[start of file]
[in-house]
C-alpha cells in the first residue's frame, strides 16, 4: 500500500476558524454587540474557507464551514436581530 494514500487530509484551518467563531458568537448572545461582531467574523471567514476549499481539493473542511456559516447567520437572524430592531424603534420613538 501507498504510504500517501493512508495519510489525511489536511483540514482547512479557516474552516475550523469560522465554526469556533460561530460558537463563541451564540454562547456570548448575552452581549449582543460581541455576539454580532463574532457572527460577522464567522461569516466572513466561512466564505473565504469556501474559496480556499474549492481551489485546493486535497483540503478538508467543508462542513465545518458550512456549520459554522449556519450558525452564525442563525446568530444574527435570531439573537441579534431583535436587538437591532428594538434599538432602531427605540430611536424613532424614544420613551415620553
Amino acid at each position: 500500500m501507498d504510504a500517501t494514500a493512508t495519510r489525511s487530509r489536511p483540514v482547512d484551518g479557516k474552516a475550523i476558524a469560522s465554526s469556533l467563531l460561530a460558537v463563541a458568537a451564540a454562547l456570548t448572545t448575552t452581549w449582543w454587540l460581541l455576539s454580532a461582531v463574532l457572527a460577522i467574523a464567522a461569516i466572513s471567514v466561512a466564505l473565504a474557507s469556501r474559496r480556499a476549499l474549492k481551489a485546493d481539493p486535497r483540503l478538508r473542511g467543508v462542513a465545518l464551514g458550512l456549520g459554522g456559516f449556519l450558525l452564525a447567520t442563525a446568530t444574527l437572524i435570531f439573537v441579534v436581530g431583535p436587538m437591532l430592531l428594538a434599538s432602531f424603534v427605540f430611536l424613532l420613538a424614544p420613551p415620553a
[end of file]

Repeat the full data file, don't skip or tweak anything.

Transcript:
[in-house]
C-alpha cells in the first residue's frame, strides 16, 4: 500500500476558524454587540474557507464551514436581530 494514500487530509484551518467563531458568537448572545461582531467574523471567514476549499481539493473542511456559516447567520437572524430592531424603534420613538 501507498504510504500517501493512508495519510489525511489536511483540514482547512479557516474552516475550523469560522465554526469556533460561530460558537463563541451564540454562547456570548448575552452581549449582543460581541455576539454580532463574532457572527460577522464567522461569516466572513466561512466564505473565504469556501474559496480556499474549492481551489485546493486535497483540503478538508467543508462542513465545518458550512456549520459554522449556519450558525452564525442563525446568530444574527435570531439573537441579534431583535436587538437591532428594538434599538432602531427605540430611536424613532424614544420613551415620553
Amino acid at each position: 500500500m501507498d504510504a500517501t494514500a493512508t495519510r489525511s487530509r489536511p483540514v482547512d484551518g479557516k474552516a475550523i476558524a469560522s465554526s469556533l467563531l460561530a460558537v463563541a458568537a451564540a454562547l456570548t448572545t448575552t452581549w449582543w454587540l460581541l455576539s454580532a461582531v463574532l457572527a460577522i467574523a464567522a461569516i466572513s471567514v466561512a466564505l473565504a474557507s469556501r474559496r480556499a476549499l474549492k481551489a485546493d481539493p486535497r483540503l478538508r473542511g467543508v462542513a465545518l464551514g458550512l456549520g459554522g456559516f449556519l450558525l452564525a447567520t442563525a446568530t444574527l437572524i435570531f439573537v441579534v436581530g431583535p436587538m437591532l430592531l428594538a434599538s432602531f424603534v427605540f430611536l424613532l420613538a424614544p420613551p415620553a